You are here

MotoGP, The war of the wings: more restrictions imminent

PART ONE Corrado Cecchinelli speaks: "We are not against aerodynamic evolution, as long as you don't play with safety and at reasonable costs"

MotoGP: The war of the wings: more restrictions imminent

Just when the topic of the hazards of the winglets seemed to have put to bed with the Ducati solution introduced last year that had ‘ducted’ winglets, in Sepang, all the new MotoGP bikes had brand new aerodynamic solutions that pushed the envelope far beyond Gigi Dall’Igna’s creativity.

In all actuality, at first glance it appeared that some teams had not done any studying at all, simply connecting the winglets to the bike fairing with a strip in order to minimise the negative effect of the aerodynamic ‘drag’, losing speed on the straights, in the meantime recovering the lost downforce.

Considering all the discussion on safety, it would be impossible not to point out that, if the wings could detach following slight impact before, now, with the new proposals, they most likely would not since they are secured rather solidly to the fairing. This is a clear indication that the rule was either poorly applied or that it is incomplete.

Corrado Cecchinelli, Director of Technologies

“After a request made by FIM, the riders discussed the topic in Safety Commission - explains Corrado Cecchinelli, Director of Technologies for the World Grand Prix Motorcycle Racing Championship, a role that he has held for several years after many wins with Ducati - so two measures were decided with part of the rule being rewritten. The first has to do with safety:  it was decided to specify that on the bikes, there could be no forms on the outside of the fairing with the risk of the riders snagging on one another. The second has to do with containing costs and it consisted in a limitation of the previous almost complete aerodynamic freedom.

In Malaysia we saw all kinds of shapes: Ducati boxed their wings, Suzuki turned them upside down and Yamaha added some simple strips to get around the rule. Even Honda adopted a solution, albeit more sophisticated.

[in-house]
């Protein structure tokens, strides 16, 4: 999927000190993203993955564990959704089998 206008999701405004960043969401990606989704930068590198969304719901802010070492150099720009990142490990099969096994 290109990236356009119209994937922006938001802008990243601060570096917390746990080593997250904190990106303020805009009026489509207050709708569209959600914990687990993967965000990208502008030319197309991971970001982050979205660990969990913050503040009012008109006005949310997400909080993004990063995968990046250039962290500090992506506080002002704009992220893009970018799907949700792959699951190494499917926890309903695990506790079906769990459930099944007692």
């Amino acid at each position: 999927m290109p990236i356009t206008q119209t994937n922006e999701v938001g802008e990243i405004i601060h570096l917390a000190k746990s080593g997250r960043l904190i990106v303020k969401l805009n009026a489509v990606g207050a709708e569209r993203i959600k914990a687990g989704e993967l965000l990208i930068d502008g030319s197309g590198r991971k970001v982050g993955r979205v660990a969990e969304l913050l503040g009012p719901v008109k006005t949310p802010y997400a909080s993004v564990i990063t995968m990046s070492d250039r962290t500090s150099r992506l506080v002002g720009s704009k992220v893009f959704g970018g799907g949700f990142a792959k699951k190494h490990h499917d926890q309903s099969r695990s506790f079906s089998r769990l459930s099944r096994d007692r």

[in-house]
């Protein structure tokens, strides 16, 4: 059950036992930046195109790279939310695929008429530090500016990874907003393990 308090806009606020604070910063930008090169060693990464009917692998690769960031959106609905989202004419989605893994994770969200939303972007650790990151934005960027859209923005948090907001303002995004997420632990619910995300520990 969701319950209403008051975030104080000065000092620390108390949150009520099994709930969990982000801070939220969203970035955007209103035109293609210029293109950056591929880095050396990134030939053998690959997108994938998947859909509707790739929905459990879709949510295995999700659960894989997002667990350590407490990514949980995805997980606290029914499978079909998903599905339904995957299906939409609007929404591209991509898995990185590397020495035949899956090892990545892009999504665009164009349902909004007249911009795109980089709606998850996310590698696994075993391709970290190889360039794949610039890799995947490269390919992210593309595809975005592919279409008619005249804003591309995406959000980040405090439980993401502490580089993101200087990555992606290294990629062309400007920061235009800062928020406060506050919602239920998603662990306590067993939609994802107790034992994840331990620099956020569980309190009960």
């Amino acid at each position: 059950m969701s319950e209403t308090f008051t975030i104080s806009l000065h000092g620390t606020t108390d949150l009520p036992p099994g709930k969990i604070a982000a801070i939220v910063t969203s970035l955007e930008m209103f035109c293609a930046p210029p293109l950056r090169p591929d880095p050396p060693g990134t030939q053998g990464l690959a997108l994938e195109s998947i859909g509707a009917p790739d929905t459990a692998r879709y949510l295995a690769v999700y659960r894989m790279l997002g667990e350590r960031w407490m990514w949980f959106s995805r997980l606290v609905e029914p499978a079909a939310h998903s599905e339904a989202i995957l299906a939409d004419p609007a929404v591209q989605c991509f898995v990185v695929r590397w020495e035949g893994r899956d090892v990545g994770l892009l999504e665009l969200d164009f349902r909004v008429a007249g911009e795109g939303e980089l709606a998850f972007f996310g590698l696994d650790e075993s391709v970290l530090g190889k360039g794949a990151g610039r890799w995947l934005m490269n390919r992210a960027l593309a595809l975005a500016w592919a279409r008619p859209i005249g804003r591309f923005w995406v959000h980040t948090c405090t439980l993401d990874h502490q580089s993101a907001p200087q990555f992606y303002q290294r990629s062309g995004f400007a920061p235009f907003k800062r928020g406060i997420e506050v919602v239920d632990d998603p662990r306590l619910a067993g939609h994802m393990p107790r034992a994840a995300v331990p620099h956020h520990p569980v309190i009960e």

Since we were on site, we asked and received confirmation that, for example, the Yamaha spoilers have been approved. By whom, you ask?

Let us remind you: every fairing must be approved individually by Danny Aldridge, and two fairings per year can be homologated for each individual rider.

Cecchinelli analyses the logic of the manufacturers during the design and construction phase.

Yamaha added a strip to their 'shark fins' that joins the ends of the fairing

“Almost all the manufacturers decided to box the wings - he explains - creating closed structures. Inside the boxing, some inserted additional spoilers in order to achieve the greatest possible downforce. We should point out that the technical rule does not ban lateral strips that join the winglets to the surface of the fairing.”

As in Formula 1, interpretation skills push the envelope of the limits permitted by the rule itself. Corrado reveals the protocol that checks any irregularities.

Suzuki seems to have done their homework, introducing a spoiler which is an upside down winglet

The technical director must judge and decide on the final design, check the safety aspect. The problem is the weight of how subjective this judgement is. There are no mathematical criteria and no written numbers. The shapes are now less dangerous than they were in the past, but in our opinion, not safe enough. Therefore, the measure having to do with safety proved to be weak, because it is subject to a subjective final judgement. The measure having to do with containing costs is also weak: the possibility of removing material from the fairing was interpreted by the manufacturers as freedom, with the consequence of constructing the fairing in several pieces. Basically, they produced many different interchangeable pieces so they can change the configuration depending on the needs of the moment.”

At Sepang, Aprilia introduced their version of the ducted winglets on the RS-GP

At this point, clearly a rule change is once again in order.

“The 2019 proposal will need to reinforce both topics - emphasises Cecchinelli - For the issue of safety, there will be items that will prohibit some shapes and that will introduce numbers in terms of the permitted angles as possible sources of danger. We will write down some numbers that describe well defined shapes. For the issue of costs, we will also introduce a paragraph that imposes, even with fairings made up of several pieces, only one evolution per year.  I should add that we are not against aerodynamic studies aimed at achieving greater downforce force on the bike, but as long as the manufacturers continue to make fairings that improve aerodynamics and safety, also maintaining reasonable costs.”

(with the collaboration of Mirko Colombi)

Related articles